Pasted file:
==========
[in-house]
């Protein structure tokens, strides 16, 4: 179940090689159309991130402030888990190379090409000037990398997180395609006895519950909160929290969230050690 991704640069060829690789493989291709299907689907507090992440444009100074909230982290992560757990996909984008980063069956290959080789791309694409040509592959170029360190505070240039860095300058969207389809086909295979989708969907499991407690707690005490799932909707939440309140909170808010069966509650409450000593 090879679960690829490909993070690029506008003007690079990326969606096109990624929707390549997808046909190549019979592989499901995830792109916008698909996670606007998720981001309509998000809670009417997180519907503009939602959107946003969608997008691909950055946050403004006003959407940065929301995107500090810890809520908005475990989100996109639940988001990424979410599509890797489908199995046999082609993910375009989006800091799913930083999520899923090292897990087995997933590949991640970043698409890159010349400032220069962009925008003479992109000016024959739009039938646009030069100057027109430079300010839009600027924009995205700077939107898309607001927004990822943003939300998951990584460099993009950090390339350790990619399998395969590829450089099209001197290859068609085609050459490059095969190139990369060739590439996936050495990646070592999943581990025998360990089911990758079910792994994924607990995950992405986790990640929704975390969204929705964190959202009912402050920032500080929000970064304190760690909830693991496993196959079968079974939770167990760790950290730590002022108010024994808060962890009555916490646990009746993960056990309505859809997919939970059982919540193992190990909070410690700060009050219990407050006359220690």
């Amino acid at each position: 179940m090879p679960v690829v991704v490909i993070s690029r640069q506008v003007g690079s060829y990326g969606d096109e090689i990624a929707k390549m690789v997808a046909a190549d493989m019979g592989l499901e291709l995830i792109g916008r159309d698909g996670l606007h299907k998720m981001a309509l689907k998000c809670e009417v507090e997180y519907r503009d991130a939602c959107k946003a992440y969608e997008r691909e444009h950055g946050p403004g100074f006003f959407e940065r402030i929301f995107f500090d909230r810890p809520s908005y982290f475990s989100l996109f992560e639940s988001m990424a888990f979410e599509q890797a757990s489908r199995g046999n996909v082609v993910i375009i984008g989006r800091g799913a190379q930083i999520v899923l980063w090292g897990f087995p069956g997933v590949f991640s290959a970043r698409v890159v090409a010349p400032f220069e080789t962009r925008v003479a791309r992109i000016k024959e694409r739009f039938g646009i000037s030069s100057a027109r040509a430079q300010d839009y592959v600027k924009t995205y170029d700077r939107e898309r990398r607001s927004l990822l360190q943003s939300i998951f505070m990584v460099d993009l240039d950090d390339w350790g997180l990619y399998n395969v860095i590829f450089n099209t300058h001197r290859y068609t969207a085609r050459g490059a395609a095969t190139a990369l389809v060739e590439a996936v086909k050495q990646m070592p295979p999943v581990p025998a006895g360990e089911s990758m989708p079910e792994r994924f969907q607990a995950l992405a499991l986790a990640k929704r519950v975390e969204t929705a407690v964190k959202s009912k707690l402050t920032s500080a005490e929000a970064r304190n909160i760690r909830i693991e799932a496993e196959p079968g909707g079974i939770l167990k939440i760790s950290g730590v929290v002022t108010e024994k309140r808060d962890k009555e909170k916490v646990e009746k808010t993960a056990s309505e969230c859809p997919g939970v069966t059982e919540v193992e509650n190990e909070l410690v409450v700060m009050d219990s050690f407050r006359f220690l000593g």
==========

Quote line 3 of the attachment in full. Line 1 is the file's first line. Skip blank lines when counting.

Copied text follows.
């Amino acid at each position: 179940m090879p679960v690829v991704v490909i993070s690029r640069q506008v003007g690079s060829y990326g969606d096109e090689i990624a929707k390549m690789v997808a046909a190549d493989m019979g592989l499901e291709l995830i792109g916008r159309d698909g996670l606007h299907k998720m981001a309509l689907k998000c809670e009417v507090e997180y519907r503009d991130a939602c959107k946003a992440y969608e997008r691909e444009h950055g946050p403004g100074f006003f959407e940065r402030i929301f995107f500090d909230r810890p809520s908005y982290f475990s989100l996109f992560e639940s988001m990424a888990f979410e599509q890797a757990s489908r199995g046999n996909v082609v993910i375009i984008g989006r800091g799913a190379q930083i999520v899923l980063w090292g897990f087995p069956g997933v590949f991640s290959a970043r698409v890159v090409a010349p400032f220069e080789t962009r925008v003479a791309r992109i000016k024959e694409r739009f039938g646009i000037s030069s100057a027109r040509a430079q300010d839009y592959v600027k924009t995205y170029d700077r939107e898309r990398r607001s927004l990822l360190q943003s939300i998951f505070m990584v460099d993009l240039d950090d390339w350790g997180l990619y399998n395969v860095i590829f450089n099209t300058h001197r290859y068609t969207a085609r050459g490059a395609a095969t190139a990369l389809v060739e590439a996936v086909k050495q990646m070592p295979p999943v581990p025998a006895g360990e089911s990758m989708p079910e792994r994924f969907q607990a995950l992405a499991l986790a990640k929704r519950v975390e969204t929705a407690v964190k959202s009912k707690l402050t920032s500080a005490e929000a970064r304190n909160i760690r909830i693991e799932a496993e196959p079968g909707g079974i939770l167990k939440i760790s950290g730590v929290v002022t108010e024994k309140r808060d962890k009555e909170k916490v646990e009746k808010t993960a056990s309505e969230c859809p997919g939970v069966t059982e919540v193992e509650n190990e909070l410690v409450v700060m009050d219990s050690f407050r006359f220690l000593g």